The environment in the briefing room was invariably formal but it was really in the crew room that a lot of the learning took place. In the relaxed environment of the crew room, with cool glasses of “nimbu pani” that were passed around by the squadron cook Bacchi Singh, the pilots could replay the events of the morning with much more enthusiasm. Using the palms of their hands as aircraft, the attackers replayed the events as they remembered them. The defenders, not to be outdone, similarly described their brilliant manoeuvring. That’s when the brainwave hit DS, Corvette leader. He exclaimed “RV, you and SK were right in our frontal quarter, I should have been able to see you. I wish I knew exactly where to look!” By now the defenders had extracted the last ounce of bragging rights as the victors and decided to be magnanimous in victory, “It’s not your fault DS, said RV kindly. We were in the haze layer and you guys were clear silhouettes against the clouds. Maybe if you had a head up display, you would have been able to pick us up through the full square.” The statement made DS pause. “What’s a full square?” was his next question. RV explained the concept. Modern fighters were being equipped with airborne radars and head up displays. Once a fighter aircraft picked up a target on his airborne radar, he had to merely manoeuvre his aircraft to get the target in his frontal quarters, within the field of view of his head up display. The information from the airborne radar, as well as data from the onboard Inertial Navigation System was fed into an onboard computer, which processed that information in real time to draw a small square on the display around the target. All the attacking pilot had to do, was just look through the full square and he would pick up the target. If the target was marginally off the field of view of the head up display, the square became dotted, giving a cue to the pilot to turn to the appropriate side and once the square went from dotted to full, pick up the target.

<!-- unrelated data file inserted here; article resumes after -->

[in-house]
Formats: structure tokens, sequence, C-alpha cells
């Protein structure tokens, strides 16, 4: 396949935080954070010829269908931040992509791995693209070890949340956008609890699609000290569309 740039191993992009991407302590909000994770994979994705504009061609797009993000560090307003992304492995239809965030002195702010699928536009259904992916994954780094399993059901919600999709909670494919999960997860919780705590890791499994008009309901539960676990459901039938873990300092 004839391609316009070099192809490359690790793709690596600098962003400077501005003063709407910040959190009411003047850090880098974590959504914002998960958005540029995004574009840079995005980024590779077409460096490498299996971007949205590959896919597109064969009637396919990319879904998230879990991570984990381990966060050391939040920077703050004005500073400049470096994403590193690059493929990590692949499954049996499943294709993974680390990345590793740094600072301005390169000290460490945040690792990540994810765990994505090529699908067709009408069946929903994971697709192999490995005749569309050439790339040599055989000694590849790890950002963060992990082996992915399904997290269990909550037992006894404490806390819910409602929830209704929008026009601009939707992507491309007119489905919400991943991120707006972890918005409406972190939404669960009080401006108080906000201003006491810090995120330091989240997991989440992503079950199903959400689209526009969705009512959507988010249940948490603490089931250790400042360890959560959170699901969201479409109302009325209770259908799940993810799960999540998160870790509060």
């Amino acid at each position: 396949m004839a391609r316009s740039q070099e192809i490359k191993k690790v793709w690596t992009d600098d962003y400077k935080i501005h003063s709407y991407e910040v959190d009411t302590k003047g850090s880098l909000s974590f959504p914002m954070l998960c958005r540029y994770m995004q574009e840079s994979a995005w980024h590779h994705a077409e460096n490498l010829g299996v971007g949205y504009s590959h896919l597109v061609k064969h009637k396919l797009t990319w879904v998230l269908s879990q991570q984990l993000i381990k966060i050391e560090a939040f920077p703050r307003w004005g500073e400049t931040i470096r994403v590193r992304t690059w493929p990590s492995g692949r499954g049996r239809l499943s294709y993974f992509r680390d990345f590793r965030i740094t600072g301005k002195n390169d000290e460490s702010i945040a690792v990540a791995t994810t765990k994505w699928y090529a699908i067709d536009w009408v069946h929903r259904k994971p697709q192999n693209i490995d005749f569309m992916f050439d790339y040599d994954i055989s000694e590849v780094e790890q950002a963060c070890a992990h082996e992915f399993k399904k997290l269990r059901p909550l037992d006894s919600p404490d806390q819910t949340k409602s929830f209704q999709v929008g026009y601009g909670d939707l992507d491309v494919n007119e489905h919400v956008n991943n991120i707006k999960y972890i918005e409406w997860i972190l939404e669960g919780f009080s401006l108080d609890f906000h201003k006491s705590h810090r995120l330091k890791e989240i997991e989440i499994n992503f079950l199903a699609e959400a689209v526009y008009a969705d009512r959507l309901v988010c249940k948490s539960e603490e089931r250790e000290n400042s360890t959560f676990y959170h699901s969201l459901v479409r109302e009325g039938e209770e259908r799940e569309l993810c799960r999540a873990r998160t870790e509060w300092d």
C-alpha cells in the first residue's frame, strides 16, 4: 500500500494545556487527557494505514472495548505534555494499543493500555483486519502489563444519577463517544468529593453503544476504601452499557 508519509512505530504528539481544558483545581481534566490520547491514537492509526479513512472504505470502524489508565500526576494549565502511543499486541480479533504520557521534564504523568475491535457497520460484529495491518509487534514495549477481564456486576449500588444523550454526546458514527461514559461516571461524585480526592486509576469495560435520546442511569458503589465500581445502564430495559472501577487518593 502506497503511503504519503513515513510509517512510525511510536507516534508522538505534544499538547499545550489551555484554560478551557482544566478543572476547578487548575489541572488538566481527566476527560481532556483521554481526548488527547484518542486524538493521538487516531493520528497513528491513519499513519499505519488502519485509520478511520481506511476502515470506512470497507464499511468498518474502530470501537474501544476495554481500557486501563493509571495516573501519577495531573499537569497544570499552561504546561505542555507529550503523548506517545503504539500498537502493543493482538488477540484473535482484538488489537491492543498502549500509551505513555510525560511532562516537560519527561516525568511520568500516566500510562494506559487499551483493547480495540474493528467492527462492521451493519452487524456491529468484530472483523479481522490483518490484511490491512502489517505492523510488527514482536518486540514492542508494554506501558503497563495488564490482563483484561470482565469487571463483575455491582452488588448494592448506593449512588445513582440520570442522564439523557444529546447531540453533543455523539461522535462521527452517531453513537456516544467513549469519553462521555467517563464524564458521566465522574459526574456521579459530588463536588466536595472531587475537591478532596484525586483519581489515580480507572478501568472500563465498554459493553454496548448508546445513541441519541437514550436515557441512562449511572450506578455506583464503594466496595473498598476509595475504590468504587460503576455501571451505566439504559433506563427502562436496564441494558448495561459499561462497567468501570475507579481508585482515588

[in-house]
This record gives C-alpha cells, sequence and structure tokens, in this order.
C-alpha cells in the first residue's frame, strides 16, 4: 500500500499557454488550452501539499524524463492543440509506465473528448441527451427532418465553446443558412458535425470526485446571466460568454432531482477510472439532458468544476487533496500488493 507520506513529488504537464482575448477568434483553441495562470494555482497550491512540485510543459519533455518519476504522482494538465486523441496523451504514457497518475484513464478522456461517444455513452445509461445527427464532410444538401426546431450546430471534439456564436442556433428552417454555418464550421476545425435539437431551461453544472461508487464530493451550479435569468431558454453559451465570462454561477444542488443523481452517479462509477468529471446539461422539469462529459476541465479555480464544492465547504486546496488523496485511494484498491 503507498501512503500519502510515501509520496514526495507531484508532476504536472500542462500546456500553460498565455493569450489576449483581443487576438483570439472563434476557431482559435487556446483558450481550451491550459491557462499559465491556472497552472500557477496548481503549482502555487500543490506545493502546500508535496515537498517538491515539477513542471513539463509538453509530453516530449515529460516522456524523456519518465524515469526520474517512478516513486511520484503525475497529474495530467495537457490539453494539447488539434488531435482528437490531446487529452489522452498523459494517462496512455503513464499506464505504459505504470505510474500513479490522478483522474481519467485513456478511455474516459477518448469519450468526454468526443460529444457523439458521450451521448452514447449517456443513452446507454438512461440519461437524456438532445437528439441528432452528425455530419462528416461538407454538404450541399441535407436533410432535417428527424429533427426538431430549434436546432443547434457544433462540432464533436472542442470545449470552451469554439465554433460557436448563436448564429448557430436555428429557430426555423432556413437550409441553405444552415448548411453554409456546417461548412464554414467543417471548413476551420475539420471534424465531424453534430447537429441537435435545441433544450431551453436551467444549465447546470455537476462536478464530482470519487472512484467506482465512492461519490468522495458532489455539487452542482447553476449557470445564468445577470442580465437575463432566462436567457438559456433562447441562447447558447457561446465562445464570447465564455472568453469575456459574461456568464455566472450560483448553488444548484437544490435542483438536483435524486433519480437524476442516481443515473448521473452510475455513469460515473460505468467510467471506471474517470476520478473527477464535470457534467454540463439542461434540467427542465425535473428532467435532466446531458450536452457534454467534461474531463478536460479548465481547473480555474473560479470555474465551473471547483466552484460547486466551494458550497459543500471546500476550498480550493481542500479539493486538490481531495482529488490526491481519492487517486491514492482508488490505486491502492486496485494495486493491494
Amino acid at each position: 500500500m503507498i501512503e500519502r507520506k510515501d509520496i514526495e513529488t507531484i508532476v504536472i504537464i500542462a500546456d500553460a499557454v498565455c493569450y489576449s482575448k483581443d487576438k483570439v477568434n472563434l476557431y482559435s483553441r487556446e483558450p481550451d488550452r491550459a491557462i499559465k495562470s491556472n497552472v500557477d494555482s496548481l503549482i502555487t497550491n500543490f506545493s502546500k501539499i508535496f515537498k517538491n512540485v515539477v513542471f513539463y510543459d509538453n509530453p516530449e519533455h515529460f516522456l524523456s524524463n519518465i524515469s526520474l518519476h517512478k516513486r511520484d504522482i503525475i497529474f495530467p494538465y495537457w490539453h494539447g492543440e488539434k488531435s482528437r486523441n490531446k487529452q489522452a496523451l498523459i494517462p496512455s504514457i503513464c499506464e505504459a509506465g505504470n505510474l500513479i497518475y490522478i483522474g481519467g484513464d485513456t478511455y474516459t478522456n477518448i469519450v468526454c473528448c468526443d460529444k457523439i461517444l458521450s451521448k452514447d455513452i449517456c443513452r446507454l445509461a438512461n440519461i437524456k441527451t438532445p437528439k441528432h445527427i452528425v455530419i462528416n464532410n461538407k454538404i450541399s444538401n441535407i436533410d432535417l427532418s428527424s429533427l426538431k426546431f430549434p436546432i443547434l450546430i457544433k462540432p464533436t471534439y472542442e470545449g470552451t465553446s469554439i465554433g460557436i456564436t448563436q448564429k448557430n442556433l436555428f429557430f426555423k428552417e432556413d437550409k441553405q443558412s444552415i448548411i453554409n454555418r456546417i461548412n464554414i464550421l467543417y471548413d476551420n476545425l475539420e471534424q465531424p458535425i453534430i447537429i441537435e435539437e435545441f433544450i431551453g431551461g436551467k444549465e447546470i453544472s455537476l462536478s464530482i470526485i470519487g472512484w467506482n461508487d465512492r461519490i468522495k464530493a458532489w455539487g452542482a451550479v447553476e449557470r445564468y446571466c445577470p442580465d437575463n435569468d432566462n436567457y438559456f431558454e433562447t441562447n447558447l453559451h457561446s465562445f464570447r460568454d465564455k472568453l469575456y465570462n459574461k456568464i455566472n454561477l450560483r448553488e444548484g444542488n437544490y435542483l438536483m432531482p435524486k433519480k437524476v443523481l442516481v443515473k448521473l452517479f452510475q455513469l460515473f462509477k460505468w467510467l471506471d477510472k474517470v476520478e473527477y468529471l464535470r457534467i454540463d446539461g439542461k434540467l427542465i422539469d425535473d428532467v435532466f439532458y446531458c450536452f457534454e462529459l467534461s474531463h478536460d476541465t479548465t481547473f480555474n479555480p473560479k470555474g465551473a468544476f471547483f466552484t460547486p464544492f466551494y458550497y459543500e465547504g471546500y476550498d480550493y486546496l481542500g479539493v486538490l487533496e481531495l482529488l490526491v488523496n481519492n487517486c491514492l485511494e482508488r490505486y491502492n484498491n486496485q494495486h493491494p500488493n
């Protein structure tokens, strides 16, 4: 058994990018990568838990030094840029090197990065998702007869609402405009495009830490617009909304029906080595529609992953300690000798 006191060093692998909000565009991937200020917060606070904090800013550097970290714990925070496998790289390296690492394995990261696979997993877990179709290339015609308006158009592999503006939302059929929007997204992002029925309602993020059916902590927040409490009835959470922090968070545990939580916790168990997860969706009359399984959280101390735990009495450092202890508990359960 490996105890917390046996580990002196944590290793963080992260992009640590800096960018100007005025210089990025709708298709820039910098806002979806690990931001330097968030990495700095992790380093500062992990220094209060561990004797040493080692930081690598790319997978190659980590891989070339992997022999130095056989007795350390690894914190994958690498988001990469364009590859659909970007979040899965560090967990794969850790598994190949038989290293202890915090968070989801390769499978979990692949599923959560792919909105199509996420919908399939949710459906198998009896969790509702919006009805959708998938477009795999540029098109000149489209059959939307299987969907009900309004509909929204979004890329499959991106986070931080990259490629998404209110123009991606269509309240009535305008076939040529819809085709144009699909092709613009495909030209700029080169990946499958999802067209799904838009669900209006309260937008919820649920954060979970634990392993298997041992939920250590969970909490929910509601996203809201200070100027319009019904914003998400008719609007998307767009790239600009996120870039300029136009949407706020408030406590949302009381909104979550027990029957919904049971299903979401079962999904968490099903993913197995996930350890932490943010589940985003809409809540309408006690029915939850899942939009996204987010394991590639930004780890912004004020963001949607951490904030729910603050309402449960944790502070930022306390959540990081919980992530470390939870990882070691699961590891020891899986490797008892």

For a while there was silence in the crew room. The pilots digested this information. Then Ducky piped up “That’s bullshit, how is that even possible?” A lot of the pilots generally nodded in agreement. The general consensus was that with the fighter at high speed, the target at high speed and relative positions of both changing continuously, how could such a system work? But RV stubbornly held his ground. Not only was such a system possible, it was already being fielded in the West and would soon be available in our country as well, was his view. It was decided to get the squadron “gen man” CB into the argument. His claim to fame was that he was shortly to join a Jaguar squadron and had just returned after going through the ground school for the aircraft he was to shortly start flying. The Jaguar was equipped with a head up display. With the eyes of the entire Panther clan on him, CB held forth on the advanced features of the Jaguar, the benefits of the head up display, on board computers and on board Inertial Navigation System. The obvious flaw was soon pointed out by DS “But it has no airborne radar, so how do you know this full square business works? Show me something in writing!” The point was logical but DS had not accounted for CB’s resourcefulness. Hunting around the squadron library, he came up with a glossy, much thumbed copy of Flight International magazine.